State lawmakers are examining whether hair stylists, manicurists and others in the cosmetology trade need to be licensed by the state to work in beauty salons and barbershops.
Currently, cosmetologists have to undergo 1,400 hours of training to learn their trade and health and safety regulations. It's a big issue in Craig because Colorado Northwestern Community College has a cosmetology program that could become obsolete if legislators decide to deregulate the industry. The beauty school instructs about 20 students a year.
It's an interesting dilemma because it raises questions about how much government regulation is too much when it comes to small businesses. Market forces easily could dictate whether a person is qualified to cut hair. An unlicensed or untrained barber quickly would lose customers if he or she didn't give good haircuts. But it also would open the door for even more beauty salons, and there are already quite a few in Craig.
Those who have gone through the time and expense to become licensed cosmetologists want the laws left alone. We don't blame them. It seems unfair that they shelled out tuition to go to cosmetology school only to see their investment negated by a state legislature obsessed with finding ways to save money.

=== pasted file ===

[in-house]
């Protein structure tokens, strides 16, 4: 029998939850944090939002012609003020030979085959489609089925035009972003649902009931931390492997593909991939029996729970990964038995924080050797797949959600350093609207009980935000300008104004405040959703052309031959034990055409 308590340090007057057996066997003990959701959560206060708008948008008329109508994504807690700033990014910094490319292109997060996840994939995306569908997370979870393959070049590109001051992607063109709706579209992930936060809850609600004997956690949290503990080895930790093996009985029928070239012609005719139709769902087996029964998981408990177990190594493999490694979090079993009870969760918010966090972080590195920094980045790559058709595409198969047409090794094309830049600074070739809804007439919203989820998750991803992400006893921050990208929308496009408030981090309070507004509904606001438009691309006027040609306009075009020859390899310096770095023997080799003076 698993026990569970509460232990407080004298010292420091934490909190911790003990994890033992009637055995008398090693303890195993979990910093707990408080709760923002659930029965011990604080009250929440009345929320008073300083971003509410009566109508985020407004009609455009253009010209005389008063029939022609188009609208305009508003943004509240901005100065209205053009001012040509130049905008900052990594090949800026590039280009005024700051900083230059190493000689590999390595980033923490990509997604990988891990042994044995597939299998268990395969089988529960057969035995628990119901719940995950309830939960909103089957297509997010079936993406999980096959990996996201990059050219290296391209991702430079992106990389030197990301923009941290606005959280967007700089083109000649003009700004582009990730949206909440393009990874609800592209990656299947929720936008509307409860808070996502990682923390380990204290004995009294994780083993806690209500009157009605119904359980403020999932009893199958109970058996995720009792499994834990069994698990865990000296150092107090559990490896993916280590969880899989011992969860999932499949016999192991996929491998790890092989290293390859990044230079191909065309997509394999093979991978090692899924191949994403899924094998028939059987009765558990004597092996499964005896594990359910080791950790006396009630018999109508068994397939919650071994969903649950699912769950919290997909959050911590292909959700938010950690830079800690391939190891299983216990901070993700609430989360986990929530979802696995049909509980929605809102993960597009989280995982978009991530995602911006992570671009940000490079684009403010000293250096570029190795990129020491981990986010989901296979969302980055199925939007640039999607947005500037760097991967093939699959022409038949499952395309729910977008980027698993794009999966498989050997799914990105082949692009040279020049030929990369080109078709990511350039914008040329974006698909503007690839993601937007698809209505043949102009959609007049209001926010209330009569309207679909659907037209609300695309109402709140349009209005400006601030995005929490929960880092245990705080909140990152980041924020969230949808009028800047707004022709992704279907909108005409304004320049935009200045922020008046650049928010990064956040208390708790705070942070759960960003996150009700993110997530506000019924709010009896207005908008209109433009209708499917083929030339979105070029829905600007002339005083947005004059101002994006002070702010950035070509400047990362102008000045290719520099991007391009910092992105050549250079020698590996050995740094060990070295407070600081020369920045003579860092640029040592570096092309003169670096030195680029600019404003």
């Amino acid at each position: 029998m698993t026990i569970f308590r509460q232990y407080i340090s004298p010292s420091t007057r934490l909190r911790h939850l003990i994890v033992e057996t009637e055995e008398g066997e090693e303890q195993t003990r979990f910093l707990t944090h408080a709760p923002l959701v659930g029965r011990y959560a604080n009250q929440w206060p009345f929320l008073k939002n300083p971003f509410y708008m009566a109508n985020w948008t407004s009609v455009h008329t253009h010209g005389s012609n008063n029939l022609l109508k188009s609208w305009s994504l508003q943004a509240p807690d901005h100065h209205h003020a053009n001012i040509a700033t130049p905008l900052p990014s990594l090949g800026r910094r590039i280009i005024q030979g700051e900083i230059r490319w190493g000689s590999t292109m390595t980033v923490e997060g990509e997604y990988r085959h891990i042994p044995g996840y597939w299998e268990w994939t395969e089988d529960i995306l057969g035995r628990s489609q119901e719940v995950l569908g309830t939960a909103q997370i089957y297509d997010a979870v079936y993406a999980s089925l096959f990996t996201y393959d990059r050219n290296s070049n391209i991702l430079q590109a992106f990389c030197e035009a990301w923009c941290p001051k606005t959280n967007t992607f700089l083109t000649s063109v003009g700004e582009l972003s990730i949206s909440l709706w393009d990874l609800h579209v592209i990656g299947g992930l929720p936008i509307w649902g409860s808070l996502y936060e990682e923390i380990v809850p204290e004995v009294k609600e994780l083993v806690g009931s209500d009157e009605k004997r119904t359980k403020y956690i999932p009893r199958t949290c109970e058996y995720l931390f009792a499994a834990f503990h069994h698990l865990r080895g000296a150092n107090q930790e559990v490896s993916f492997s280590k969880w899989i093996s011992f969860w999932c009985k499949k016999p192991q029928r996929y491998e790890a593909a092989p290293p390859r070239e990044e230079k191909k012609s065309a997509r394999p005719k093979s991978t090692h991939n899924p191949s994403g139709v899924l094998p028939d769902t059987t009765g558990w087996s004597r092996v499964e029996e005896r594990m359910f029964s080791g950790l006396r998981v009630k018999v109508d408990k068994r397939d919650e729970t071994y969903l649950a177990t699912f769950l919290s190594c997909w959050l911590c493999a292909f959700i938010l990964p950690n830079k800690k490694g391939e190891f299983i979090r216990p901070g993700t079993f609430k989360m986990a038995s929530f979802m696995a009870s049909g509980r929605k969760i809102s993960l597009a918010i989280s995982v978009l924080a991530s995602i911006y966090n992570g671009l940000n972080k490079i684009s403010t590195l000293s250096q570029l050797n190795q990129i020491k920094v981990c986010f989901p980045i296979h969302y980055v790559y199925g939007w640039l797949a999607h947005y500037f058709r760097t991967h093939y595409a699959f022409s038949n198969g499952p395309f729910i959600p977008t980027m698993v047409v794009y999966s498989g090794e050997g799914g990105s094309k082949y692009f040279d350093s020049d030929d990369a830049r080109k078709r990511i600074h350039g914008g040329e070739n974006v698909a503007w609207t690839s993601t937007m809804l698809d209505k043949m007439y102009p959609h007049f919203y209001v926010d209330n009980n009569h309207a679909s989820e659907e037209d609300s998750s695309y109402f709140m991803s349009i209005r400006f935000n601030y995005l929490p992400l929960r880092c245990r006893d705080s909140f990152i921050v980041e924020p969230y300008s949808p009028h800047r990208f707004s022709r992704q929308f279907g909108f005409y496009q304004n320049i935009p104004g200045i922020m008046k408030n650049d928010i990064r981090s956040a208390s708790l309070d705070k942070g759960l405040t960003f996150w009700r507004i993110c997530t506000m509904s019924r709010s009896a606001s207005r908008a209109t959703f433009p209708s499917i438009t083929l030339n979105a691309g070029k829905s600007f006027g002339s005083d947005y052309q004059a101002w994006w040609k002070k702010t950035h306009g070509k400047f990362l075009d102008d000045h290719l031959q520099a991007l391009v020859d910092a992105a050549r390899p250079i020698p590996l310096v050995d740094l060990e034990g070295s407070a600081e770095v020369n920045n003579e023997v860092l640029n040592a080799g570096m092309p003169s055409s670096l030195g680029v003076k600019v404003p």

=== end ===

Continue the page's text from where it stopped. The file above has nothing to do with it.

"Just like any other licensed profession, people with licenses want the licenses to stay," said Karen Stillion, an instructor at Colorado Northwestern Community College Cosmetology School.
State Sen. Ken Kester, R-Las Animas, has introduced legislation that would extend cosmetology licensing until 2015. The Senate Business, Labor and Technology Committee passed the bill last week. It now moves to the Senate floor for consideration.
We hope lawmakers extend the licensing requirements; if for no other reason than it creates a system of accountability in the state. Pedicures, facials -- even haircuts -- expose customers to certain hazards. Shears can cut or pinch. Some of the most common safety issues concern bacterial infections. If cosmetologists don't properly sterilize their instruments, they could spread bacterial or fungal infections to their clients.
But the state doesn't heavily enforce the laws that are in place now. Although state employees inspect salons, they hardly ever drive to Craig to conduct inspections, local cosmetologists say. The result is many salons that are not up to code.
So local cosmetologists have to ask themselves what's better: licensing requirements with lax enforcement of codes or no licensing but strict compliance monitoring of codes? Either way, the state is unlikely to do both because it doesn't have money for more pressing concerns.
A five-member cosmetology advisory council costs the state about $4,000 annually. That's small potatoes to ensure that we have a measure of accountability in place.